Italy's borrowing costs rise ahead of elections

Italy's borrowing costs rise slightly in bond auction amid political jockeying for Feb. vote

Associated Press
Italy's borrowing costs rise ahead of elections
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Italian Premier Mario Monti gestures as he speaks during a news conference in Rome, Sunday, Dec. 23, 2012. Italy's caretaker Premier Mario Monti said Sunday he won't run in February elections, but if political parties that back his anti-crisis agenda ask him to head the next government he would consider the offer. Monti ruled out heading any ticket himself, saying "I have no sympathy for 'personal' parties." At a news conference, Monti made clear he was spurning an offer from his predecessor Silvio Berlusconi to run on a center-right election ticket backed by the media mogul, citing Berlusconi's heavy criticism of his economic policies. (AP Photo/Alessandra Tarantino)

ROME (AP) -- Italy's borrowing costs rose slightly Thursday in an auction of six-month bonds held in the wake of Premier Mario Monti's resignation and uncertainty about his participation in the campaign for February's elections.

The Italian Treasury sold the €8.5 billion ($11.24 billion) in paper Thursday, but the interest rate charged on the bond was 0.949 percent, up from 0.919 percent in November's auction. Demand was 1.57 times the amount on offer.

Italy's borrowing costs have fallen over the past year thanks to a combination of the reforms introduced by Monti's technical government and the European Central Bank's offer to buy up bonds in countries struggling with their debts. However, Monti resigned last week after Silvio Berlusconi's party yanked support for his technical government. He remains on in a caretaker role.

In his end-of-year press conference, Monti excluded running for office but said he would consider leading the next government if politicians who back his reform agenda request it. In the days since, he has published a detailed, 25-page political platform and urged like-minded politicians to back it. He sent his first tweet boasting of having saved Italy "from disaster" and calling for politics to be renewed.

All of which has led to widespread speculation that it's just a matter of time before he becomes an official candidate, in one form or another. Italian newspapers on Thursday were full of speculation about Monti's behind-the-scenes jockeying, whether he'll head a ticket of likeminded politicians, his role in selecting other candidates to run, possible alliances and feuds that will be formed in the next two months.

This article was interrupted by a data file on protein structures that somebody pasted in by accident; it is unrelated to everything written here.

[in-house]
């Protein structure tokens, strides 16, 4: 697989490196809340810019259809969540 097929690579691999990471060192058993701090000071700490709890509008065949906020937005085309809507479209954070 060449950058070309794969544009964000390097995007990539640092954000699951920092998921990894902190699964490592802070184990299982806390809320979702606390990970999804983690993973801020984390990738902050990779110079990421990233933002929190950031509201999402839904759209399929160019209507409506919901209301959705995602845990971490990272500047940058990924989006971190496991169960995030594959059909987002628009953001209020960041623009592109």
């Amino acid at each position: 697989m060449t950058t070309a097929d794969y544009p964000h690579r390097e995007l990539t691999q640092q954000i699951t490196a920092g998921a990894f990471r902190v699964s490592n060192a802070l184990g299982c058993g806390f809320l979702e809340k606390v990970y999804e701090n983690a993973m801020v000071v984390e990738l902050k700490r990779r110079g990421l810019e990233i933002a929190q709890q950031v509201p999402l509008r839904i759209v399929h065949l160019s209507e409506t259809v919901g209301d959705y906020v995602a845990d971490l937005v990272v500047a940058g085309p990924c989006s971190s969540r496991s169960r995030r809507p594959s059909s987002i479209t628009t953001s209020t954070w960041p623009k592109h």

"No one understands if he'll remain neutral, if he'll head a Monti ticket linked to other like-minded tickets, or if he will lead a single ticket that absorbs all the centrist parties," analyst Luca Ricolfi wrote in Thursday's La Stampa, adding that it is unlikely that Monti himself has decided on what course to take.

Among Monti's most enthusiastic backers are pro-Vatican politicians, including those from the former Christian Democrat party. The latest show of support for a Monti premiership came Thursday from the Vatican's newspaper, L'Osservatore Romano, which said it embraced Monti's call for "the most noble" form of politics to work for the common good.

In his Christmas greeting Tuesday, Pope Benedict XVI's Christmas urged Italian voters to keep high values in mind when making choices. This was immediately read as tantamount to a papal endorsement for Monti in a country where the Vatican wields significant influence in Italian politics.

The center-left Democratic Party is ahead in the polls with about 30 percent of the vote, and is eager to see Monti fade from the political scene for fear that he will take away votes. Berlusconi's People of Liberty party trails in the polls and is even more openly hostile to Monti's jockeying after the he spurned Berlusconi's offer to lead a center-right ticket.

The Democratic Party got a boost Thursday with the decision by the country's respected anti-mafia prosecutor, Pietro Grasso, to run for office under the party ticket. The ANSA news agency said Grasso would make the announcement official at a press conference Friday with the center-left's candidate for premier, Pierluigi Bersani.

Berlusconi, meanwhile, has been on TV over the past few days, promising that if elected he would remove the property tax on primary residences that Monti re-imposed as part of his austerity measures. Berlusconi had cut the unpopular tax soon after taking office in 2008, at the start of his third stint as premier.

Monti has defended the tax as both necessary and reasonable, given that most industrialized countries impose such a tax on homeowners' primary residence.

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Frances D'Emilio contributed to this report from Rome.

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